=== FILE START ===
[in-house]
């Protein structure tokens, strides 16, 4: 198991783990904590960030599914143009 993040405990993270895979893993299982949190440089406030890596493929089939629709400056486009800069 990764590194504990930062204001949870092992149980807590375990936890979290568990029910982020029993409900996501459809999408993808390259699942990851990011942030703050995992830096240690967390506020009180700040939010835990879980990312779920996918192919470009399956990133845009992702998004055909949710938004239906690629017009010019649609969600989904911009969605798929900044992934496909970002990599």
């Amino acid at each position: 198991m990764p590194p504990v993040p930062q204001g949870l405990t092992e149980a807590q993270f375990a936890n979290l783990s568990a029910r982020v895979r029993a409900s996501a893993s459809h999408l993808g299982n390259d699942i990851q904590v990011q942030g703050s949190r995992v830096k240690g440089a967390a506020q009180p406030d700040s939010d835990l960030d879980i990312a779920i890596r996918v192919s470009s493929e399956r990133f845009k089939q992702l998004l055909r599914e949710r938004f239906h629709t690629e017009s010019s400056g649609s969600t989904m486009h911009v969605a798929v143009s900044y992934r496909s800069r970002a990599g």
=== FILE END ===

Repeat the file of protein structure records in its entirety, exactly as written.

[in-house]
């Protein structure tokens, strides 16, 4: 198991783990904590960030599914143009 993040405990993270895979893993299982949190440089406030890596493929089939629709400056486009800069 990764590194504990930062204001949870092992149980807590375990936890979290568990029910982020029993409900996501459809999408993808390259699942990851990011942030703050995992830096240690967390506020009180700040939010835990879980990312779920996918192919470009399956990133845009992702998004055909949710938004239906690629017009010019649609969600989904911009969605798929900044992934496909970002990599």
């Amino acid at each position: 198991m990764p590194p504990v993040p930062q204001g949870l405990t092992e149980a807590q993270f375990a936890n979290l783990s568990a029910r982020v895979r029993a409900s996501a893993s459809h999408l993808g299982n390259d699942i990851q904590v990011q942030g703050s949190r995992v830096k240690g440089a967390a506020q009180p406030d700040s939010d835990l960030d879980i990312a779920i890596r996918v192919s470009s493929e399956r990133f845009k089939q992702l998004l055909r599914e949710r938004f239906h629709t690629e017009s010019s400056g649609s969600t989904m486009h911009v969605a798929v143009s900044y992934r496909s800069r970002a990599g």